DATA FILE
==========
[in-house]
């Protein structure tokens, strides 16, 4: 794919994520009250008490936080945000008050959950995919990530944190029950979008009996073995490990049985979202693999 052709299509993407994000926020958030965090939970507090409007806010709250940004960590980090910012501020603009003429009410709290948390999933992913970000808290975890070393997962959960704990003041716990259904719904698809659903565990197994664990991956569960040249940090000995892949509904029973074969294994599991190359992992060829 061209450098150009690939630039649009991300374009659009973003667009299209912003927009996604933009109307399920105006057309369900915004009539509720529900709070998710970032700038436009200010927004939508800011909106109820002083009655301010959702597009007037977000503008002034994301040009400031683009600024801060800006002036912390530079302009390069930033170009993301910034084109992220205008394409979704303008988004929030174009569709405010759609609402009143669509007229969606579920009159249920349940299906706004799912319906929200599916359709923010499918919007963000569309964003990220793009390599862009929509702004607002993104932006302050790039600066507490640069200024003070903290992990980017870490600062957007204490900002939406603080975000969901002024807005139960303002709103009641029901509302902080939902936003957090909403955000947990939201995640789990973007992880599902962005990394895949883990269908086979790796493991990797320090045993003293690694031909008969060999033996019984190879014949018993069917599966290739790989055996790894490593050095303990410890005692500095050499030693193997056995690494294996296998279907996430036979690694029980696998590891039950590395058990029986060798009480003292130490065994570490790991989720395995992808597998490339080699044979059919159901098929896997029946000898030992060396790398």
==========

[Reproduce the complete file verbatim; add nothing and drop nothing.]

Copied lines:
[in-house]
């Protein structure tokens, strides 16, 4: 794919994520009250008490936080945000008050959950995919990530944190029950979008009996073995490990049985979202693999 052709299509993407994000926020958030965090939970507090409007806010709250940004960590980090910012501020603009003429009410709290948390999933992913970000808290975890070393997962959960704990003041716990259904719904698809659903565990197994664990991956569960040249940090000995892949509904029973074969294994599991190359992992060829 061209450098150009690939630039649009991300374009659009973003667009299209912003927009996604933009109307399920105006057309369900915004009539509720529900709070998710970032700038436009200010927004939508800011909106109820002083009655301010959702597009007037977000503008002034994301040009400031683009600024801060800006002036912390530079302009390069930033170009993301910034084109992220205008394409979704303008988004929030174009569709405010759609609402009143669509007229969606579920009159249920349940299906706004799912319906929200599916359709923010499918919007963000569309964003990220793009390599862009929509702004607002993104932006302050790039600066507490640069200024003070903290992990980017870490600062957007204490900002939406603080975000969901002024807005139960303002709103009641029901509302902080939902936003957090909403955000947990939201995640789990973007992880599902962005990394895949883990269908086979790796493991990797320090045993003293690694031909008969060999033996019984190879014949018993069917599966290739790989055996790894490593050095303990410890005692500095050499030693193997056995690494294996296998279907996430036979690694029980696998590891039950590395058990029986060798009480003292130490065994570490790991989720395995992808597998490339080699044979059919159901098929896997029946000898030992060396790398």